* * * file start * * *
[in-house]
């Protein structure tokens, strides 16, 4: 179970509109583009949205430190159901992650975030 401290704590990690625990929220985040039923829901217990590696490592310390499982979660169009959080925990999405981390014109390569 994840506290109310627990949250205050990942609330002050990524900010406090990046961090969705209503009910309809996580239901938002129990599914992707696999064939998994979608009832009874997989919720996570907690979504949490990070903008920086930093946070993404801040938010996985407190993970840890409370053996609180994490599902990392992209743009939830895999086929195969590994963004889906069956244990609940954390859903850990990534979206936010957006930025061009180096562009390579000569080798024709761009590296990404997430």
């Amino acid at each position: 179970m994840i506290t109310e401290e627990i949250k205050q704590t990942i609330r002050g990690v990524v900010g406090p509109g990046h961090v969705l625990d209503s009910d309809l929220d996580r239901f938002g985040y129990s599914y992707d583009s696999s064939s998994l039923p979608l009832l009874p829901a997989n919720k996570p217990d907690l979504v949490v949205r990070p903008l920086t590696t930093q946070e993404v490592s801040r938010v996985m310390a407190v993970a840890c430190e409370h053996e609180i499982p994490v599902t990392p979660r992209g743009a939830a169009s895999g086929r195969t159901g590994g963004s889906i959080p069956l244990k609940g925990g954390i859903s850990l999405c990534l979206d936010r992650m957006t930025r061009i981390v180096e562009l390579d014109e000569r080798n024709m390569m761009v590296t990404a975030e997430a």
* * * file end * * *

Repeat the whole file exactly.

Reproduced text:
[in-house]
């Protein structure tokens, strides 16, 4: 179970509109583009949205430190159901992650975030 401290704590990690625990929220985040039923829901217990590696490592310390499982979660169009959080925990999405981390014109390569 994840506290109310627990949250205050990942609330002050990524900010406090990046961090969705209503009910309809996580239901938002129990599914992707696999064939998994979608009832009874997989919720996570907690979504949490990070903008920086930093946070993404801040938010996985407190993970840890409370053996609180994490599902990392992209743009939830895999086929195969590994963004889906069956244990609940954390859903850990990534979206936010957006930025061009180096562009390579000569080798024709761009590296990404997430």
């Amino acid at each position: 179970m994840i506290t109310e401290e627990i949250k205050q704590t990942i609330r002050g990690v990524v900010g406090p509109g990046h961090v969705l625990d209503s009910d309809l929220d996580r239901f938002g985040y129990s599914y992707d583009s696999s064939s998994l039923p979608l009832l009874p829901a997989n919720k996570p217990d907690l979504v949490v949205r990070p903008l920086t590696t930093q946070e993404v490592s801040r938010v996985m310390a407190v993970a840890c430190e409370h053996e609180i499982p994490v599902t990392p979660r992209g743009a939830a169009s895999g086929r195969t159901g590994g963004s889906i959080p069956l244990k609940g925990g954390i859903s850990l999405c990534l979206d936010r992650m957006t930025r061009i981390v180096e562009l390579d014109e000569r080798n024709m390569m761009v590296t990404a975030e997430a």